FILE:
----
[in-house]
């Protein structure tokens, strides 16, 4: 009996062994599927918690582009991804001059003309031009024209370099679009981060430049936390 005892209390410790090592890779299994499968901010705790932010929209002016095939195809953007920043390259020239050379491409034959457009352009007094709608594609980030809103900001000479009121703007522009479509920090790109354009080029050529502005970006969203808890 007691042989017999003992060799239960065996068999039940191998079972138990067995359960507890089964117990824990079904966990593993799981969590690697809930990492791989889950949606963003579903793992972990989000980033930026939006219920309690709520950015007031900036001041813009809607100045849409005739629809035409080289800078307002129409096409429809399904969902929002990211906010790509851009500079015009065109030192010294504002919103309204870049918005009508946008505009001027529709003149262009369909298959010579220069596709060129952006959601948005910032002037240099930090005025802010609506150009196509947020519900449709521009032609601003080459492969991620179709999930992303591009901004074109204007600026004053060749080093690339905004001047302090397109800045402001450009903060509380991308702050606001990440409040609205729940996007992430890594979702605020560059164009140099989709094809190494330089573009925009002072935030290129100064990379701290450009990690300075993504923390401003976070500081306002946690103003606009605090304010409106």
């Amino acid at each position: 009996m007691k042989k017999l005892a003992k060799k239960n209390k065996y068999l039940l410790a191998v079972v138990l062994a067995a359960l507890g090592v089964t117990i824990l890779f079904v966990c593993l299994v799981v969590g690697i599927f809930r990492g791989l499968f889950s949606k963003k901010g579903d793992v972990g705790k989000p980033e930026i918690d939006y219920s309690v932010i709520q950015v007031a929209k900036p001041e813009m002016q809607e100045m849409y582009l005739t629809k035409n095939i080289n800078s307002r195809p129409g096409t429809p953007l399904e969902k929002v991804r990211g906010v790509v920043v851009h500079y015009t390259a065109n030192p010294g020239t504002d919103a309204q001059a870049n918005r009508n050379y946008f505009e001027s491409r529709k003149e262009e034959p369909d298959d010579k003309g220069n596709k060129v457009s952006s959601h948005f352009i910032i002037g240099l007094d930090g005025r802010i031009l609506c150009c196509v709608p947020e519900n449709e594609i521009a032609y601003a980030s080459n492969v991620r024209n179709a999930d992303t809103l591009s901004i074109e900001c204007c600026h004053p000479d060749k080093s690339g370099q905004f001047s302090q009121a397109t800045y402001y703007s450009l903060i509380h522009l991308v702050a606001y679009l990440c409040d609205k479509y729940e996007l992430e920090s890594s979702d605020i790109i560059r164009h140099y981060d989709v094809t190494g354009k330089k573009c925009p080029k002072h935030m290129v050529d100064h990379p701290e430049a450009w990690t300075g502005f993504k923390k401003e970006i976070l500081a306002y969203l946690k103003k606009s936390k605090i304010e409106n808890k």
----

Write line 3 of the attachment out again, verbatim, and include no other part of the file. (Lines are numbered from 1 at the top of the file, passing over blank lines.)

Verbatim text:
């Amino acid at each position: 009996m007691k042989k017999l005892a003992k060799k239960n209390k065996y068999l039940l410790a191998v079972v138990l062994a067995a359960l507890g090592v089964t117990i824990l890779f079904v966990c593993l299994v799981v969590g690697i599927f809930r990492g791989l499968f889950s949606k963003k901010g579903d793992v972990g705790k989000p980033e930026i918690d939006y219920s309690v932010i709520q950015v007031a929209k900036p001041e813009m002016q809607e100045m849409y582009l005739t629809k035409n095939i080289n800078s307002r195809p129409g096409t429809p953007l399904e969902k929002v991804r990211g906010v790509v920043v851009h500079y015009t390259a065109n030192p010294g020239t504002d919103a309204q001059a870049n918005r009508n050379y946008f505009e001027s491409r529709k003149e262009e034959p369909d298959d010579k003309g220069n596709k060129v457009s952006s959601h948005f352009i910032i002037g240099l007094d930090g005025r802010i031009l609506c150009c196509v709608p947020e519900n449709e594609i521009a032609y601003a980030s080459n492969v991620r024209n179709a999930d992303t809103l591009s901004i074109e900001c204007c600026h004053p000479d060749k080093s690339g370099q905004f001047s302090q009121a397109t800045y402001y703007s450009l903060i509380h522009l991308v702050a606001y679009l990440c409040d609205k479509y729940e996007l992430e920090s890594s979702d605020i790109i560059r164009h140099y981060d989709v094809t190494g354009k330089k573009c925009p080029k002072h935030m290129v050529d100064h990379p701290e430049a450009w990690t300075g502005f993504k923390k401003e970006i976070l500081a306002y969203l946690k103003k606009s936390k605090i304010e409106n808890k």